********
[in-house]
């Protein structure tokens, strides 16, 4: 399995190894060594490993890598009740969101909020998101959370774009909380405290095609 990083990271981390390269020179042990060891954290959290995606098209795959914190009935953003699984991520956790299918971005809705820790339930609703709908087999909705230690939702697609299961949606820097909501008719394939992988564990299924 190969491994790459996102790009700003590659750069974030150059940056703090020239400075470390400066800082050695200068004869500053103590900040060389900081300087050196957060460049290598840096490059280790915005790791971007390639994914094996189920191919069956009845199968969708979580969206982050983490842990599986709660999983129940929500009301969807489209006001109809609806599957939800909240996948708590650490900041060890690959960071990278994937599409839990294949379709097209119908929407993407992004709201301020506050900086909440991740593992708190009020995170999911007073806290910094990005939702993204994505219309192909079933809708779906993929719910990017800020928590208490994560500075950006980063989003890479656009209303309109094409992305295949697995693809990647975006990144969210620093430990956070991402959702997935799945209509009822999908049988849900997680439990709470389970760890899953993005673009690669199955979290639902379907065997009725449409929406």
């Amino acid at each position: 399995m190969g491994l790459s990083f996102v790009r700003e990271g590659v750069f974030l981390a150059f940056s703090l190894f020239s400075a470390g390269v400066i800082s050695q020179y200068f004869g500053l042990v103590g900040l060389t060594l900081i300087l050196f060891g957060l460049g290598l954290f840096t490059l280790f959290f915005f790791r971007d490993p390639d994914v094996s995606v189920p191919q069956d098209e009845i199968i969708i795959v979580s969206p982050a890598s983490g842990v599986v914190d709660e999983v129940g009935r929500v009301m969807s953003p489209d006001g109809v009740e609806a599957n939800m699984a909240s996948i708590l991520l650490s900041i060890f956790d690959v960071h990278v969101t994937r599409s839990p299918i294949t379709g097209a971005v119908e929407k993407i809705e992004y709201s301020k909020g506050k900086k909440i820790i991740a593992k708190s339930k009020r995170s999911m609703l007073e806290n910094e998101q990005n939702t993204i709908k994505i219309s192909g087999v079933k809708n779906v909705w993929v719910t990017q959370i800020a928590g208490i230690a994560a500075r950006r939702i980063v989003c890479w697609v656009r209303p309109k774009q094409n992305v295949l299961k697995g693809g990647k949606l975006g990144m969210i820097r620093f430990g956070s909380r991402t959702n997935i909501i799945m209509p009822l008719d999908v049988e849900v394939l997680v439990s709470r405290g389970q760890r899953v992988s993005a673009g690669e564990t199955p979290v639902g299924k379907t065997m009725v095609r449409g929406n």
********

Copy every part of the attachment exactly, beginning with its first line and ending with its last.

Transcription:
[in-house]
């Protein structure tokens, strides 16, 4: 399995190894060594490993890598009740969101909020998101959370774009909380405290095609 990083990271981390390269020179042990060891954290959290995606098209795959914190009935953003699984991520956790299918971005809705820790339930609703709908087999909705230690939702697609299961949606820097909501008719394939992988564990299924 190969491994790459996102790009700003590659750069974030150059940056703090020239400075470390400066800082050695200068004869500053103590900040060389900081300087050196957060460049290598840096490059280790915005790791971007390639994914094996189920191919069956009845199968969708979580969206982050983490842990599986709660999983129940929500009301969807489209006001109809609806599957939800909240996948708590650490900041060890690959960071990278994937599409839990294949379709097209119908929407993407992004709201301020506050900086909440991740593992708190009020995170999911007073806290910094990005939702993204994505219309192909079933809708779906993929719910990017800020928590208490994560500075950006980063989003890479656009209303309109094409992305295949697995693809990647975006990144969210620093430990956070991402959702997935799945209509009822999908049988849900997680439990709470389970760890899953993005673009690669199955979290639902379907065997009725449409929406």
């Amino acid at each position: 399995m190969g491994l790459s990083f996102v790009r700003e990271g590659v750069f974030l981390a150059f940056s703090l190894f020239s400075a470390g390269v400066i800082s050695q020179y200068f004869g500053l042990v103590g900040l060389t060594l900081i300087l050196f060891g957060l460049g290598l954290f840096t490059l280790f959290f915005f790791r971007d490993p390639d994914v094996s995606v189920p191919q069956d098209e009845i199968i969708i795959v979580s969206p982050a890598s983490g842990v599986v914190d709660e999983v129940g009935r929500v009301m969807s953003p489209d006001g109809v009740e609806a599957n939800m699984a909240s996948i708590l991520l650490s900041i060890f956790d690959v960071h990278v969101t994937r599409s839990p299918i294949t379709g097209a971005v119908e929407k993407i809705e992004y709201s301020k909020g506050k900086k909440i820790i991740a593992k708190s339930k009020r995170s999911m609703l007073e806290n910094e998101q990005n939702t993204i709908k994505i219309s192909g087999v079933k809708n779906v909705w993929v719910t990017q959370i800020a928590g208490i230690a994560a500075r950006r939702i980063v989003c890479w697609v656009r209303p309109k774009q094409n992305v295949l299961k697995g693809g990647k949606l975006g990144m969210i820097r620093f430990g956070s909380r991402t959702n997935i909501i799945m209509p009822l008719d999908v049988e849900v394939l997680v439990s709470r405290g389970q760890r899953v992988s993005a673009g690669e564990t199955p979290v639902g299924k379907t065997m009725v095609r449409g929406n």